Three persuasive reasons why pensioners should avoid annuities

annuity

One of the attendees in my Investing For Retirees seminar asked me if I thought that annuities were a good investment for retirement income. Frankly, the answer that I gave her wasn’t very helpful. It caused me to go and do some research, and this is what I found.

  1. Annuities have  huge sales charges

According to TheBalance.com, a website for insurance salespersons, the average commission on an annuity is 5-7%. That means that for every $100,000 investment, the purchaser immediately loses as much as $7000 of principal before even getting started. That is a huge hurdle to overcome when computing the return to the annuitant.

     2.  Annuities may return no more than other income investments after tax

The return on an annuity depends greatly on your age when you start collecting, and your sex. But according to the Sunlife annuity calculator, a 65 year old can expect around 6% return before tax on their investment. Compare that to a Real Estate Investment Trust (REIT) ETF such as RIT which returns about 5% or a High Income ETF such as ZMI that returns about the same. But also recognize that the REIT ETF and High Income ETF may have lower tax rates due to their tax efficiency. The REIT ETF may contain (depending on the year) significant qualified dividends and capital gains. The High Income ETF may also contain Canadian qualified dividends and capital gains, which at a taxable income between $46,000 – $76,000 are taxed at only 9% and 17 % respectively, compared to 33% for annuity income.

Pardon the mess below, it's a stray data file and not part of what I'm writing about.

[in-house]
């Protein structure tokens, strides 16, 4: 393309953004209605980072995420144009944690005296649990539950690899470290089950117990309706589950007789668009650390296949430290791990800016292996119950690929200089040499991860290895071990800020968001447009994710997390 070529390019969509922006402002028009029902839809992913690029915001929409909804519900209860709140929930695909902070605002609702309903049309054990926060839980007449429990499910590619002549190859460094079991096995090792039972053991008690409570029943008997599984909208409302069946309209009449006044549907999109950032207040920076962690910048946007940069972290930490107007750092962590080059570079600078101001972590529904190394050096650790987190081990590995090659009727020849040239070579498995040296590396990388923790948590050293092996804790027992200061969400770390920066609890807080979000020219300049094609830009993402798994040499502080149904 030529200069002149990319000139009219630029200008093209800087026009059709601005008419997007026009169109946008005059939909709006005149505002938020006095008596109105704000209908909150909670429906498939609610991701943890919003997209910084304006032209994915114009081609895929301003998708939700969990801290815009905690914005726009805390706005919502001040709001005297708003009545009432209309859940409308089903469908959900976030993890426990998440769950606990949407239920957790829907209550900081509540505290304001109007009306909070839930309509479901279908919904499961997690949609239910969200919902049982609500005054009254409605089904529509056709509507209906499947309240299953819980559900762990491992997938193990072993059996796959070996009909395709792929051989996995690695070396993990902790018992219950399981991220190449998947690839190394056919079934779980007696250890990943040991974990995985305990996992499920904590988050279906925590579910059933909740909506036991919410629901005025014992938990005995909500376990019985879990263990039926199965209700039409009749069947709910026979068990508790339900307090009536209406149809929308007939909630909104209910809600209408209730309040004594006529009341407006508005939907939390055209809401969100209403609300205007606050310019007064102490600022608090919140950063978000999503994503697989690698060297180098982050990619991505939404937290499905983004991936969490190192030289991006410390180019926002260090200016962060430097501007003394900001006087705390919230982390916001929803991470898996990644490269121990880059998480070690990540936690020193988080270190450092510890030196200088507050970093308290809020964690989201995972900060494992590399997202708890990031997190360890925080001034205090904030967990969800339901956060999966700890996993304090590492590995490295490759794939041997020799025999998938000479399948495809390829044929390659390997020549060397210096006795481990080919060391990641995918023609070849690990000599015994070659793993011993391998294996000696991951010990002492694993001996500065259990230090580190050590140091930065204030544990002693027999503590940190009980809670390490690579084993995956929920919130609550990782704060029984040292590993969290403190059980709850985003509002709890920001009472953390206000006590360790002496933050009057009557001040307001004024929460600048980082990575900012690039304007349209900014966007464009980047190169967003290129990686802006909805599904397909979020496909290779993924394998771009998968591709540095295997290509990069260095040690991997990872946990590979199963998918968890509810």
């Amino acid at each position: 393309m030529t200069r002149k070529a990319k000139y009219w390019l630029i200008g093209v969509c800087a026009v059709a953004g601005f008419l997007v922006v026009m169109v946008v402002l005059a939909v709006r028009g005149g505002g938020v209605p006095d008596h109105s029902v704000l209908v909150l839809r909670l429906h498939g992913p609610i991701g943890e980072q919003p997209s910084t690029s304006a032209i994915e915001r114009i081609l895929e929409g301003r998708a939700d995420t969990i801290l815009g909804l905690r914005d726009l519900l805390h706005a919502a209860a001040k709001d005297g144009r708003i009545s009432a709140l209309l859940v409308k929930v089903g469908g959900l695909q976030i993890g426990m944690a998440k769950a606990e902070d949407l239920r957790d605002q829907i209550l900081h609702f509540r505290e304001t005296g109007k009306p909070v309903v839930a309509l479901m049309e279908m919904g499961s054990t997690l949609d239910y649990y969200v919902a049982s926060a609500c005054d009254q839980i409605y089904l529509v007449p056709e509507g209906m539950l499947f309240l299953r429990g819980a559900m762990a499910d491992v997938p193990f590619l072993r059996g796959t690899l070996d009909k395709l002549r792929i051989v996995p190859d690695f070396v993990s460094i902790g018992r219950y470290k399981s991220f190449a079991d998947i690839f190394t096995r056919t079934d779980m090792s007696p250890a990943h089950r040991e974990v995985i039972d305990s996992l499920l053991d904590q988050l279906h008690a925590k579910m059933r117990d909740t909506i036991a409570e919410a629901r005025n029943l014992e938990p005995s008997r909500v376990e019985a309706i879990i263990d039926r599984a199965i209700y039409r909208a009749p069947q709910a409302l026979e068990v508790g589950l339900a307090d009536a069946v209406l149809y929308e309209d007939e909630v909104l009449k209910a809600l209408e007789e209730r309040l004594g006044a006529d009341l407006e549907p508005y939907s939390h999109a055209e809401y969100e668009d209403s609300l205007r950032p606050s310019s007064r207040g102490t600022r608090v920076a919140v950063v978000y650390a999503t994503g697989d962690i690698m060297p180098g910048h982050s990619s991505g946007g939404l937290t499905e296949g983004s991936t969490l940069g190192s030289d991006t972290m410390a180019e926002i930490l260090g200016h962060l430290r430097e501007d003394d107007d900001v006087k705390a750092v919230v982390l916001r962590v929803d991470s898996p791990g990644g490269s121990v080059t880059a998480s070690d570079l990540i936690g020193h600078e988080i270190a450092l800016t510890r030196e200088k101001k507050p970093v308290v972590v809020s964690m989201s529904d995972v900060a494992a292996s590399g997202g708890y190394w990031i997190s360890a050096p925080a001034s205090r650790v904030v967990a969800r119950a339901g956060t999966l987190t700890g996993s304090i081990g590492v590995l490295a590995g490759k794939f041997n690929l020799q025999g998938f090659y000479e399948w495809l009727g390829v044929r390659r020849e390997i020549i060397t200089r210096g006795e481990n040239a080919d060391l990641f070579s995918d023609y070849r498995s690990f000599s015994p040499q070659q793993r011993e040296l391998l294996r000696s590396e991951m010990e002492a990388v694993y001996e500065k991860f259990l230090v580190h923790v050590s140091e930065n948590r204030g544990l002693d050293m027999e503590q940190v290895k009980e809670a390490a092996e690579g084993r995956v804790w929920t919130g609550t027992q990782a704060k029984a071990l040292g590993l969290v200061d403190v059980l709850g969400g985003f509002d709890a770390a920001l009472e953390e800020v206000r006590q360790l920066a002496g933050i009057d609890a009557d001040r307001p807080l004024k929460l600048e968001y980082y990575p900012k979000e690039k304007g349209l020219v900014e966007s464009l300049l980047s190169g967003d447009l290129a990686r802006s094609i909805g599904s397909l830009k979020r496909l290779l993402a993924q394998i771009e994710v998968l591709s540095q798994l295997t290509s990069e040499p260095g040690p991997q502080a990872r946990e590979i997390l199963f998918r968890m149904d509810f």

3.  Annuities are (usually) worth nothing after your death

An annuity is a combination of life insurance and investment. Basically, the insurance company which sells you the annuity is betting that you will die before they have to pay you back all of the money that you invested. At death, your heirs receive nada. Compare that to an investment that grows by even a modest 3% per year (a very conservative High Income ETF like ZMI for example) , and the difference is startling.

Let’s look at an example for someone who collects an annuity for 20 years:

                                          Annuity                ZMI (3%/yr growth)

Investment                     100,000                    100,000

Annual income                  6,000                        5,000

Total income                   120,000                   100,000

Value at death                            0                    180,000

Total return                     120,000                   280,000

And this does not take into account the possible tax advantaged nature of the ETF which would likely even out the after tax income and thus make the ETF investment even more or an outperformer.

You may already have an annuity

OK, this is a fourth reason, but since it does not apply to everyone, I thought to add it separately. Simply put, if you have an Defined Benefit (DB) Pension, you already have an annuity. You have a guaranteed pension income, some indexed to inflation, until you or your spouse or dependents die. That’s an annuity. Since you already have a guaranteed pension income, you can afford to have more variability and risk in your investments than those without a DB pension. And more risk equals more reward. So instead of investing in an over priced and underperforming annuity, look to other income generators such as REITs or High Income ETFs to enhance your income.

 

2 thoughts on “Three persuasive reasons why pensioners should avoid annuities

Add yours

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    Like

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